But back to you.
The day I saw you walking along the dirt trail, it was hot. Do you remember? You were dressed in black pants, a long-sleeve black shirt, and a hat. It seemed like an odd choice for such a hot day. You turned around and we made eye contact, making it more difficult for me to decide what to do. I didn't want to offend you by turning around but I was also afraid to run past you.
Sometimes even offering to help can seem threatening.
When you said good morning, I didn't respond because I was out of breath. I was running fast—as fast as my legs would carry me, actually. I wanted to get around you and away from you, just in case. I'm sorry I didn't say good morning. I hope you understand.
The day you came up behind me on your bike, you were just being friendly. I know that now. When you said “nice” as you passed me, a thousand thoughts went through my head before the next word followed. In that moment, I wished I was a huge football player with the strength to push you off your bike. I wanted to make you feel fear and pain. I was ready for your words to make me feel gross for wearing tight shorts that day. Then you said “pace” and instantly I felt remorse for wanting to hurt you.
Thank you for that compliment. I was running fast that day, wasn't I? I didn’t mean to be, but I began to worry that I’d gotten too far from home and I was low on energy. When I get low on energy, I worry—not because I'll have to walk, but because I'm concerned that, should things go south, I won't have what it takes to fight someone off.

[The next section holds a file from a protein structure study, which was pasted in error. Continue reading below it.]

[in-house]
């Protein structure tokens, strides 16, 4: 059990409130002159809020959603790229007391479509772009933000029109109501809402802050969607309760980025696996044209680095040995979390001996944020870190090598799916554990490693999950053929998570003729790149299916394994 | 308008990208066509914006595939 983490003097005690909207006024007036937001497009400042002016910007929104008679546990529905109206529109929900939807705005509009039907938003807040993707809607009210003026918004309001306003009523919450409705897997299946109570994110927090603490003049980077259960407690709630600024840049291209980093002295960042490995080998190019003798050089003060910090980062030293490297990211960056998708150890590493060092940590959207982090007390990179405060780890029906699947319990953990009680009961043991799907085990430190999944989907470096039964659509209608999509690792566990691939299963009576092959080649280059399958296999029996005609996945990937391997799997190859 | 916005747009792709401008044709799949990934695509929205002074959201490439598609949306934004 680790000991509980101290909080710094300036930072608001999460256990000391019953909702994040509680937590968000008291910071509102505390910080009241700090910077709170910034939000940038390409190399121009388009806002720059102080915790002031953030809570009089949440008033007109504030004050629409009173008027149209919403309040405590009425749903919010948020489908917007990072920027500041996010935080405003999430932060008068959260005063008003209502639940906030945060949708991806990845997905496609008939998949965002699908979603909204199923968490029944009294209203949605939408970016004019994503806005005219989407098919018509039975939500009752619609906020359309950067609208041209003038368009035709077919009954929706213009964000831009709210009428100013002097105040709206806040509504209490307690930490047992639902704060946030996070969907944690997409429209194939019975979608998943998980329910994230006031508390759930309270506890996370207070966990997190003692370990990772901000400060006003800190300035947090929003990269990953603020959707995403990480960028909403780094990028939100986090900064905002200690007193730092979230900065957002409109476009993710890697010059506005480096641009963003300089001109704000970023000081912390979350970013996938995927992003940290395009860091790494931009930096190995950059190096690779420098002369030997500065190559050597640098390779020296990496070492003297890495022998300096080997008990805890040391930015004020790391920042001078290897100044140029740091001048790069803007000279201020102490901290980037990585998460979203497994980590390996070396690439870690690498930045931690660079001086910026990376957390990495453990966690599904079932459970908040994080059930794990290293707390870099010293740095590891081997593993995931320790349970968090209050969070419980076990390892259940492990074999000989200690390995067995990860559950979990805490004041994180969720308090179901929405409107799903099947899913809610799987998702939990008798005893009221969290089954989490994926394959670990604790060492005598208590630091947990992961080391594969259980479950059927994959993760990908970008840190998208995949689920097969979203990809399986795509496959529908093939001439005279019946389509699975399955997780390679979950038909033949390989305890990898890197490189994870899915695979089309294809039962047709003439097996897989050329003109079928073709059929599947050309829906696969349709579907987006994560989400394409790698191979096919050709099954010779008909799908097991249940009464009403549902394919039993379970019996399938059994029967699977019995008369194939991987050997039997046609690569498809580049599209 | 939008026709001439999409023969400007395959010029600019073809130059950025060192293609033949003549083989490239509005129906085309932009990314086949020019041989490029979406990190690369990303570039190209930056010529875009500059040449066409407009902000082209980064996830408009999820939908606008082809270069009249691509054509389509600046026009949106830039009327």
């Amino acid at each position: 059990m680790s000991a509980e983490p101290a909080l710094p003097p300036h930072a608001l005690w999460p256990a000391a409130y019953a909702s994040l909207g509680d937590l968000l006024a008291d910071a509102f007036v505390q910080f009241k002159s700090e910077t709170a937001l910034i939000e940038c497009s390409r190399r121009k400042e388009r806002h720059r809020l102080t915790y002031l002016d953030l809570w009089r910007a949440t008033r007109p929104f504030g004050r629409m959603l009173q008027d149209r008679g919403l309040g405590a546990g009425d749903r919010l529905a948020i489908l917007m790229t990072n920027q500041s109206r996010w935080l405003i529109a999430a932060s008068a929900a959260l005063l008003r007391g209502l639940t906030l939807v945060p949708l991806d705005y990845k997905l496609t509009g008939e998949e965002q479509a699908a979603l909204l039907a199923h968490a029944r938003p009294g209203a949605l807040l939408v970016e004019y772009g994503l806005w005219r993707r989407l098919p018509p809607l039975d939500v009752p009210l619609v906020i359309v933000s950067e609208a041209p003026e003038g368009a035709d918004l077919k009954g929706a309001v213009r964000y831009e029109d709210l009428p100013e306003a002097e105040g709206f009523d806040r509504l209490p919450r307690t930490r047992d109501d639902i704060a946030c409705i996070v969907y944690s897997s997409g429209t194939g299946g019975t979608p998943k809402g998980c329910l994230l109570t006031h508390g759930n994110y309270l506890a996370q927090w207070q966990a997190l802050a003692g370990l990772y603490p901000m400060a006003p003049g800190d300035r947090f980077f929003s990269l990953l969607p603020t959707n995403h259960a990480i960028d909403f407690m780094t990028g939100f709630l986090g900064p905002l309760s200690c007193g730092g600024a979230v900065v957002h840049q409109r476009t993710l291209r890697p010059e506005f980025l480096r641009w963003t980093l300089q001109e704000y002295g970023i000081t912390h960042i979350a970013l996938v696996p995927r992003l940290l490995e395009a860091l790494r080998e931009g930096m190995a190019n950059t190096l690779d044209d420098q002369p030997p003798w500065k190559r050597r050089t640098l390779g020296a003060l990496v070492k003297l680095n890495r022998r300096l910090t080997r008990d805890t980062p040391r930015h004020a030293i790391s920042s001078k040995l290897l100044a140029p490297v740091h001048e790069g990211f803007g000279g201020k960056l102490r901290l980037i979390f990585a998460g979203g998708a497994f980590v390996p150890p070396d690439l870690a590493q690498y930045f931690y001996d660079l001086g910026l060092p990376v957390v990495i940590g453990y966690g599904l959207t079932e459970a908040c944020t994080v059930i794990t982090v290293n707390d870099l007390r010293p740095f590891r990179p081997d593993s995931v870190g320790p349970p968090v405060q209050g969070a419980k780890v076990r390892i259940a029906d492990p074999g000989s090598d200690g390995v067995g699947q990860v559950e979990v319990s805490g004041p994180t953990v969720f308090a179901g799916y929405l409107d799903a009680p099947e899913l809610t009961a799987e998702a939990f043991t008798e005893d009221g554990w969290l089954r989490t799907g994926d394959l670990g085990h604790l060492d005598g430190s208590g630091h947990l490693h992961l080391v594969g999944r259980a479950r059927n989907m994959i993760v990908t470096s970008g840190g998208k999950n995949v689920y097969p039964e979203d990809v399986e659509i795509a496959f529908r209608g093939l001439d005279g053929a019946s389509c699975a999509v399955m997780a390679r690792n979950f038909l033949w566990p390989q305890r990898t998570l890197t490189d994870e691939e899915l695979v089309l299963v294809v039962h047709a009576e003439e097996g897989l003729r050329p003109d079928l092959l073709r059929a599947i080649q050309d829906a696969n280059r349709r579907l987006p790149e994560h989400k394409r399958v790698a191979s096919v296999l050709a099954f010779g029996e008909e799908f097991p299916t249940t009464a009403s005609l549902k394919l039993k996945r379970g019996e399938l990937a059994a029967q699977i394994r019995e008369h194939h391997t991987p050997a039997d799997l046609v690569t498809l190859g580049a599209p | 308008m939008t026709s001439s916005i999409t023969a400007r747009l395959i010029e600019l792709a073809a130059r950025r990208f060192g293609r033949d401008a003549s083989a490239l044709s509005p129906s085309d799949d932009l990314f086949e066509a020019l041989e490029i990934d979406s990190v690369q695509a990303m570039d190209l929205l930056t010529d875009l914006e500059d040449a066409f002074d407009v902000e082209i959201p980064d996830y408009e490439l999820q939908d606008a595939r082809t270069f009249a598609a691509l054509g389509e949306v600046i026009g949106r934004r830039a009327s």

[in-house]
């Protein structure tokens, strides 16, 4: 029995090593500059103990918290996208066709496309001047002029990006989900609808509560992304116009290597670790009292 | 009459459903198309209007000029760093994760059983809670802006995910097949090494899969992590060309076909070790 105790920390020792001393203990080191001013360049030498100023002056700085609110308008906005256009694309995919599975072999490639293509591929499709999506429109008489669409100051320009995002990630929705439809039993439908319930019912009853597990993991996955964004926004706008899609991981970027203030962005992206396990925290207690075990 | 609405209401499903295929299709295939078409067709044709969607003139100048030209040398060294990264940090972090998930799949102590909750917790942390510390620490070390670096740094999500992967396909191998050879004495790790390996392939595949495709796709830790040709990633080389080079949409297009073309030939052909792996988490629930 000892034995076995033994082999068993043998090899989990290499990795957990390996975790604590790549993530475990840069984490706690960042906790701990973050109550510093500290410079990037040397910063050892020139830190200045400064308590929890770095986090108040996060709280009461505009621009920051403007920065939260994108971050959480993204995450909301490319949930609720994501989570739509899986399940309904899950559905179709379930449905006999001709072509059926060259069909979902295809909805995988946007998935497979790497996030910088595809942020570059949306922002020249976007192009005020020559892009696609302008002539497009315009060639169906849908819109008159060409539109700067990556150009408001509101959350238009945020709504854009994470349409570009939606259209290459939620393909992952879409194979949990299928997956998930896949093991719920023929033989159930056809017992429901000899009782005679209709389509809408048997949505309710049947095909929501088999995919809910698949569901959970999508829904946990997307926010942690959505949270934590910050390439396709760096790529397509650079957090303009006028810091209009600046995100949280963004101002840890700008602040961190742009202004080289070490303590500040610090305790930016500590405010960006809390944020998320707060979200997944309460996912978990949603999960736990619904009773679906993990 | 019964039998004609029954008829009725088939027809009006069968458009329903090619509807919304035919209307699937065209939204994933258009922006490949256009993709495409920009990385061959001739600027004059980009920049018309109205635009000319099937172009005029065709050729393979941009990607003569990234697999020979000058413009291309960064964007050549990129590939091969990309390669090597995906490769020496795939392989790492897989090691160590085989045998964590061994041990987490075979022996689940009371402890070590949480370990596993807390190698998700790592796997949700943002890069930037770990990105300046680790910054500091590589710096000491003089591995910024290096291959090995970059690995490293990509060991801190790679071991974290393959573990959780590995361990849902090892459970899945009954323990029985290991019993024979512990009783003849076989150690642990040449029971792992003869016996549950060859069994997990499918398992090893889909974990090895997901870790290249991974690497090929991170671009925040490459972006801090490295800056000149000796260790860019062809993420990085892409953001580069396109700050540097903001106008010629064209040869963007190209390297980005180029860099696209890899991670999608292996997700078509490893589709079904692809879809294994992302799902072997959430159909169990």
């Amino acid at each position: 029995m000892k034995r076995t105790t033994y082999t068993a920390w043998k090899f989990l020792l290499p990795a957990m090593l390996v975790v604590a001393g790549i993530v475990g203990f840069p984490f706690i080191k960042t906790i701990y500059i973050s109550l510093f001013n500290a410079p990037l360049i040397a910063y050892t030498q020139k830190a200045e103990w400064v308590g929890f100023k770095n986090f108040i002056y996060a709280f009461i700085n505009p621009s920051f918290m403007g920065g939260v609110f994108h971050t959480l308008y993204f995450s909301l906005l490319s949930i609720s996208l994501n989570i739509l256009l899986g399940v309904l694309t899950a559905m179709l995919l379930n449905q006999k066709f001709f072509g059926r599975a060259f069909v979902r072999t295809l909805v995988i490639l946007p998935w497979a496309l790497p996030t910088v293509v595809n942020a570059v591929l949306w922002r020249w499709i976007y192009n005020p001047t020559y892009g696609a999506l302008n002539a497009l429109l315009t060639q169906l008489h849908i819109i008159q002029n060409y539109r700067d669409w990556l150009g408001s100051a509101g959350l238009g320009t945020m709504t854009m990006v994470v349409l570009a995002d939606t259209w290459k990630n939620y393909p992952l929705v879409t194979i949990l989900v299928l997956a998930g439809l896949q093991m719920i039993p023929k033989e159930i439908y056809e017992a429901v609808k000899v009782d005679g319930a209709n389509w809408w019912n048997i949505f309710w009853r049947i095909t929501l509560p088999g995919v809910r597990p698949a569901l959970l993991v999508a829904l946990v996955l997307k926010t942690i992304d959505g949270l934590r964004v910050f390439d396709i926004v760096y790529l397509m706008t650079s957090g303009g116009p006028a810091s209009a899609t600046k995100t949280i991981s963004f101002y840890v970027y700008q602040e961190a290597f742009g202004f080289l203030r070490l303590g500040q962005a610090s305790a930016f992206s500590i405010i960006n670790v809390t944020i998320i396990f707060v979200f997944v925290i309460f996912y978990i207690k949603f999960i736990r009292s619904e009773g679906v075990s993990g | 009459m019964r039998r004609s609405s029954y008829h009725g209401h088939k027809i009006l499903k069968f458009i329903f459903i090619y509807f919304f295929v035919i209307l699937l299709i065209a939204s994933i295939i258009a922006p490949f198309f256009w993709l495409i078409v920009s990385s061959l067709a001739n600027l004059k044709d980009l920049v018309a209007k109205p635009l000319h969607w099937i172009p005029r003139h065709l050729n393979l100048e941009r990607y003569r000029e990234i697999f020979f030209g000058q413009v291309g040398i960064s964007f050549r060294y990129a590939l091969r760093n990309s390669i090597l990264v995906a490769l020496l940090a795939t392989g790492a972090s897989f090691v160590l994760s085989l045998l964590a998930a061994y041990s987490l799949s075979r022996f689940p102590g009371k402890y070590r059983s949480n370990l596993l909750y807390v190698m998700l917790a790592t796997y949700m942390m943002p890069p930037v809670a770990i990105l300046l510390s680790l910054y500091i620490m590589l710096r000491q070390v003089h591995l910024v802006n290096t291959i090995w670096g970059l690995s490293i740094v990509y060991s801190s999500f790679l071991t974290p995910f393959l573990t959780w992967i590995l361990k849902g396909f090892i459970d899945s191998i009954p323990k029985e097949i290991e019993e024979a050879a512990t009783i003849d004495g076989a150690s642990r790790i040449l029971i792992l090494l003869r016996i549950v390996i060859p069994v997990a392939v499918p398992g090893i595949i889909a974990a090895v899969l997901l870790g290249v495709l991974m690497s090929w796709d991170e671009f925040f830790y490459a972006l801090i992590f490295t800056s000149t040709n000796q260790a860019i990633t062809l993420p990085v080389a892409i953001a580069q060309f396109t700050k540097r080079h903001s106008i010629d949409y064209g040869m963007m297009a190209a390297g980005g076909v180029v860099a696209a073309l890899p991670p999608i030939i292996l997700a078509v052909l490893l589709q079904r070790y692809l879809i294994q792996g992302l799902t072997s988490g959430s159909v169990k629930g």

Remember that day you were out running, blowing off steam? You saw me up ahead, your eyes never leaving me, so I averted my gaze—something I do often when I pass men. You said hello and I didn't respond. I should have said hi, but I was worried that if I did, it would seem inviting. I wasn't sure why you were staring at me.
You cursed me out because I was quiet. When people are silent, it's often for a reason. I didn't deserve those words. I wonder, do you speak to women you know like that? Or just women you don't know? Either way, you scared me that day. I wanted to tell you that you were frightening me, to leave me alone, but the car incident I mentioned above taught me to run from people like you.
Then there was the day I fell off my bike. Thank you for asking if I was okay. You looked friendly and I thought it was nice that someone cared enough to pause and check on me. Here's the thing, though: Even if I was hurt, I would have told you I was fine. I immediately texted a friend, not to tell her of the fall, but because I wanted you to see that I had a phone. I know it sounds crazy, and it is, but the world is a crazy place and sometimes even offering help can seem threatening.